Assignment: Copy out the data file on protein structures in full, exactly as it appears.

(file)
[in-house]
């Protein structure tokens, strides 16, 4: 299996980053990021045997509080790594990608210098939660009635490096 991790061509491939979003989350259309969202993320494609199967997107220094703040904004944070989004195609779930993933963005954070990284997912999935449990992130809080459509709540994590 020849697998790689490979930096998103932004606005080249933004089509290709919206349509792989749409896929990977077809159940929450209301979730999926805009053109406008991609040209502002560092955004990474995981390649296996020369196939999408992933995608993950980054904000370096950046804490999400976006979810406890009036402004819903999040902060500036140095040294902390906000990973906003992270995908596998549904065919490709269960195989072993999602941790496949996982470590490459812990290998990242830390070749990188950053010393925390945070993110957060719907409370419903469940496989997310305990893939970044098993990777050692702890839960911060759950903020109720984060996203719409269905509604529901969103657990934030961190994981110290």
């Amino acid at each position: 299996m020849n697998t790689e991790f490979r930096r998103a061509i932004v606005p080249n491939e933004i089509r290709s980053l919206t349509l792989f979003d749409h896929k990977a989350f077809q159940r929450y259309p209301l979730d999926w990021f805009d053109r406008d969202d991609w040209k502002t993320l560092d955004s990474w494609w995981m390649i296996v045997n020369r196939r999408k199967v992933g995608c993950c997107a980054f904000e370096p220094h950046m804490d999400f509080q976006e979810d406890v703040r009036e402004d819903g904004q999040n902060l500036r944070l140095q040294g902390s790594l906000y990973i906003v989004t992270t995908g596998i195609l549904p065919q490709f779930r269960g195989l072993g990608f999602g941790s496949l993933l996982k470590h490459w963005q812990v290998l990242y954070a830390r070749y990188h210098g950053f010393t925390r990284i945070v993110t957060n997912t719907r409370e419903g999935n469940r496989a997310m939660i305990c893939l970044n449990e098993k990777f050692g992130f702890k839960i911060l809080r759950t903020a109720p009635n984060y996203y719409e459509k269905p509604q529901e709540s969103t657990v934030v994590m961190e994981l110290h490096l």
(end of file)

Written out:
[in-house]
């Protein structure tokens, strides 16, 4: 299996980053990021045997509080790594990608210098939660009635490096 991790061509491939979003989350259309969202993320494609199967997107220094703040904004944070989004195609779930993933963005954070990284997912999935449990992130809080459509709540994590 020849697998790689490979930096998103932004606005080249933004089509290709919206349509792989749409896929990977077809159940929450209301979730999926805009053109406008991609040209502002560092955004990474995981390649296996020369196939999408992933995608993950980054904000370096950046804490999400976006979810406890009036402004819903999040902060500036140095040294902390906000990973906003992270995908596998549904065919490709269960195989072993999602941790496949996982470590490459812990290998990242830390070749990188950053010393925390945070993110957060719907409370419903469940496989997310305990893939970044098993990777050692702890839960911060759950903020109720984060996203719409269905509604529901969103657990934030961190994981110290």
């Amino acid at each position: 299996m020849n697998t790689e991790f490979r930096r998103a061509i932004v606005p080249n491939e933004i089509r290709s980053l919206t349509l792989f979003d749409h896929k990977a989350f077809q159940r929450y259309p209301l979730d999926w990021f805009d053109r406008d969202d991609w040209k502002t993320l560092d955004s990474w494609w995981m390649i296996v045997n020369r196939r999408k199967v992933g995608c993950c997107a980054f904000e370096p220094h950046m804490d999400f509080q976006e979810d406890v703040r009036e402004d819903g904004q999040n902060l500036r944070l140095q040294g902390s790594l906000y990973i906003v989004t992270t995908g596998i195609l549904p065919q490709f779930r269960g195989l072993g990608f999602g941790s496949l993933l996982k470590h490459w963005q812990v290998l990242y954070a830390r070749y990188h210098g950053f010393t925390r990284i945070v993110t957060n997912t719907r409370e419903g999935n469940r496989a997310m939660i305990c893939l970044n449990e098993k990777f050692g992130f702890k839960i911060l809080r759950t903020a109720p009635n984060y996203y719409e459509k269905p509604q529901e709540s969103t657990v934030v994590m961190e994981l110290h490096l």